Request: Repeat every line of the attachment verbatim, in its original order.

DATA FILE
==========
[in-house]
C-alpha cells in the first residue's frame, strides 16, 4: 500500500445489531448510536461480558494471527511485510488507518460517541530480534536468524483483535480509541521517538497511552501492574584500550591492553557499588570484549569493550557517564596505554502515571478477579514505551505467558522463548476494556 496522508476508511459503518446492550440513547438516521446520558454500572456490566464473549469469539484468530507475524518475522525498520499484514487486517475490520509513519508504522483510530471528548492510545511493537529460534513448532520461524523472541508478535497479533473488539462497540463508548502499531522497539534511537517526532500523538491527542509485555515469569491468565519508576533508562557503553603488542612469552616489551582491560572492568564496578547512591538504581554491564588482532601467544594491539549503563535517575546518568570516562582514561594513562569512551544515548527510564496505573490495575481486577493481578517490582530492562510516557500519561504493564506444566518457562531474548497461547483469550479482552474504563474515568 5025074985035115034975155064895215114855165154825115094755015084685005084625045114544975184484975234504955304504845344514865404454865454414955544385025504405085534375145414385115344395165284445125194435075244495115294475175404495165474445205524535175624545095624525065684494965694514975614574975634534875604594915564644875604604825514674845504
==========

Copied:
[in-house]
C-alpha cells in the first residue's frame, strides 16, 4: 500500500445489531448510536461480558494471527511485510488507518460517541530480534536468524483483535480509541521517538497511552501492574584500550591492553557499588570484549569493550557517564596505554502515571478477579514505551505467558522463548476494556 496522508476508511459503518446492550440513547438516521446520558454500572456490566464473549469469539484468530507475524518475522525498520499484514487486517475490520509513519508504522483510530471528548492510545511493537529460534513448532520461524523472541508478535497479533473488539462497540463508548502499531522497539534511537517526532500523538491527542509485555515469569491468565519508576533508562557503553603488542612469552616489551582491560572492568564496578547512591538504581554491564588482532601467544594491539549503563535517575546518568570516562582514561594513562569512551544515548527510564496505573490495575481486577493481578517490582530492562510516557500519561504493564506444566518457562531474548497461547483469550479482552474504563474515568 5025074985035115034975155064895215114855165154825115094755015084685005084625045114544975184484975234504955304504845344514865404454865454414955544385025504405085534375145414385115344395165284445125194435075244495115294475175404495165474445205524535175624545095624525065684494965694514975614574975634534875604594915564644875604604825514674845504